04 January 2013
This show is a great idea but- judging just by the pilot- it doesn’t really work. The first family is a great focus. There have been lots of movies and TV shows that featured a similar fictionalized clan to great success. Even the actual first family is plenty engaging to watch with two teenage daughters, a supermom who refuses to suffer fools (or obesity), an actually cool President, a vibrant family history, wacky uncle Biden, and the occasional White House poetry slam. (And family friend Jay-Z: guest star). But I’m not sure the premise works for a sitcom. Even the most interesting of fictional first families strain credibility if they even start to approach sitcom levels of kookiness- that stuff just doesn’t jive with political advisers, PR consultants, campaign managers, the press corps And the secret service around (Emotional damage? Sure. Just plain weirdness? Not so much). Sitcom characters are always at least one of these three things (if not all three): kooky, neurotic, or terrible (as we learned on Veep, where a similar premise went straight for the “terrible” angle while this one takes “kooky”). That’s where the comedy comes from. There are a few exceptions- Jack Donaghy is funny because he’s so grand; Dan Rydell is funny off of sheer wit- but not many and they mostly come on sitcoms that break a lot of form rules. 1600 Penn doesn’t break any rules. It’s as conventionally set up as can be. So it doesn’t contain a shred of truth. (Let me be clear: I’m not saying All conventional sitcoms lack truth- I love conventional sitcoms- I’m saying that one about the first family has to be more inventive than this to sidestep practicality).
I’m all for Bill Pullman as the President of the United States. That was a stroke of casting so smart that it makes me want to rethink how much I didn’t like this show. He’s charming and handsome in that could-get-elected way but also reads as smart and sturdy and someone you wouldn’t mind leading your country. There’s also THIS; that’s actually the main thing. Bill Pullman- greatest fictional President ever (sorry, Bartlett. You didn’t fight aliens). Jenna Elfman is fine as his second wife who’s fighting the “trophy” label and so far I like the so-called-perfect eldest daughter. The fact that the younger daughter is a lesbian? Well that feels like carving comedy out of something that shouldn’t be seen as controversial (seriously, how are we still interested in such things?) but I’m hoping it plays out mostly for the weirdness of her sharing a crush with her little brother and not as much from the political ramifications angle (if Darth Vader, err, Dick Cheney can weather that “storm” without too much fanfare, Bill Pullman shouldn’t even need a full 22 minutes).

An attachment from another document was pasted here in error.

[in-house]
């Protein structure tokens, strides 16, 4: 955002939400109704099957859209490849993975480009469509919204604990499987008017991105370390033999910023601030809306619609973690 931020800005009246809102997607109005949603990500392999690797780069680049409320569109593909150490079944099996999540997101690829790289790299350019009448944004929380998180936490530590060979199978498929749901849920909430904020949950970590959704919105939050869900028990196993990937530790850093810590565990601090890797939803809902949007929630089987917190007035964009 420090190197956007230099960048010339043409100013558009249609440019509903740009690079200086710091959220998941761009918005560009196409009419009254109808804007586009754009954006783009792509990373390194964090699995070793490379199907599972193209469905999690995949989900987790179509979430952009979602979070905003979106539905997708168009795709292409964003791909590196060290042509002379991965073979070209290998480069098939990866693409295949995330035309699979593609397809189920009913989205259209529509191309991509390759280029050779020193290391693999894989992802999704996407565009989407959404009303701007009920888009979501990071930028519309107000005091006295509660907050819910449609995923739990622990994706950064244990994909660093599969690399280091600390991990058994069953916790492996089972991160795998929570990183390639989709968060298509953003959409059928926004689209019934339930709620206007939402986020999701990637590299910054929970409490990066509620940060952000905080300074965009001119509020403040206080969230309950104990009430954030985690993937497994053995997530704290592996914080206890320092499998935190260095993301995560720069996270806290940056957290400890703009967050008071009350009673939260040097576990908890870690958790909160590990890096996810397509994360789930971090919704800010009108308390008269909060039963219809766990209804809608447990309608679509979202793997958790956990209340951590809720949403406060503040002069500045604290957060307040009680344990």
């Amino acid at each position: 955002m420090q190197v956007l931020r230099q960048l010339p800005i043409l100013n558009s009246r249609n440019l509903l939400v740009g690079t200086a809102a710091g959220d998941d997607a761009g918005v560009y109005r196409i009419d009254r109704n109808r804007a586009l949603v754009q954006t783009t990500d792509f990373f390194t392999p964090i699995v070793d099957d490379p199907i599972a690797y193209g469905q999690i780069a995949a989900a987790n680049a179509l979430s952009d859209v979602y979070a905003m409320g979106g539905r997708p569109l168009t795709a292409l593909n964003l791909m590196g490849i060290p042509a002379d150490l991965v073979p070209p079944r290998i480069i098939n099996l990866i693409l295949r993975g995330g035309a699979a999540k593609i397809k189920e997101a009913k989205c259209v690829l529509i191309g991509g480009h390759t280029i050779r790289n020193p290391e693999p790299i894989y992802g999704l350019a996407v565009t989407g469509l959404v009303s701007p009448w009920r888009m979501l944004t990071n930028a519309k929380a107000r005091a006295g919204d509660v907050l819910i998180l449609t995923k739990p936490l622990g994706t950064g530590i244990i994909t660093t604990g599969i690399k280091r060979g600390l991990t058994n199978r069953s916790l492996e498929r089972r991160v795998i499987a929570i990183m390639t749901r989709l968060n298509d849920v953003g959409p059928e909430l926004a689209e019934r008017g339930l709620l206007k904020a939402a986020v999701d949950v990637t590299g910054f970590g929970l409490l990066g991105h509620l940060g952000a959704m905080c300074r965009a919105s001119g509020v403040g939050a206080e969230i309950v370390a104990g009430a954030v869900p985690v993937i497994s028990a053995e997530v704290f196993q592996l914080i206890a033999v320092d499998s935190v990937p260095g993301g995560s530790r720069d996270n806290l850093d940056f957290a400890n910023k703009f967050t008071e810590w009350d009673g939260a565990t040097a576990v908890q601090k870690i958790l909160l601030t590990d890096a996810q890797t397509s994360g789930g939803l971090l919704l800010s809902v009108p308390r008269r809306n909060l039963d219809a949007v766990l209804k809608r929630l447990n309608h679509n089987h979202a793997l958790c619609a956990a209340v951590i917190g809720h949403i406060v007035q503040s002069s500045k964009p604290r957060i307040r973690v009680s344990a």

But the main problem is the show’s focus, crazy eldest son Skip. Without him, 1600 Penn‘s stories so far could (with some tweaks) play almost as a dramedy. Skip adds the farce. In moderation, a black sheep character with great intentions who just doesn’t fit into the strict behavioral box the first family is expected to live in could be a really interesting thing. In moderation, he could be a standout character not unlike crazy-broad sitcom staples like The Fonz, Barney Stinson (in early seasons), or even Fez. But the crazier the character, the smaller doses he’s needed in. 1600 Penn goes all-in on the Skip factor and therefore wears him out in just the cold open. The character is played (with his typical pathetic enthusiasm) by series co-creator Josh Gad, which likely explains why he’s so overbearing- it’s his show. Sometimes that sort of auteur-driven comedy style works for a show, where the creator puts their style stamp on the show itself then personifies that particular comic point of view in the main character. Seinfeld did it, so did David, Gervais, Fey, McElhenney and Kaling (to varying degrees of success). But, with the exception of Gervais’s David Brent (who we weren’t supposed to like), none of those lead characters are the quirkiest, broadest, wildest characters on screen. In most cases, they’re the (relative) straight man to the Kramers and Tracy Jordans of the world. I like Josh Gad okay- Back to You, Book of Mormon, The Daily Show, his recent New Girl stint- he’s a funny and sympathetic guy. But what all of those projects did was realize that a little Gad goes a long way. If he’s able to take far more of a backseat in future episodes there may still be hope for 1600 Penn (but I wouldn’t count on it).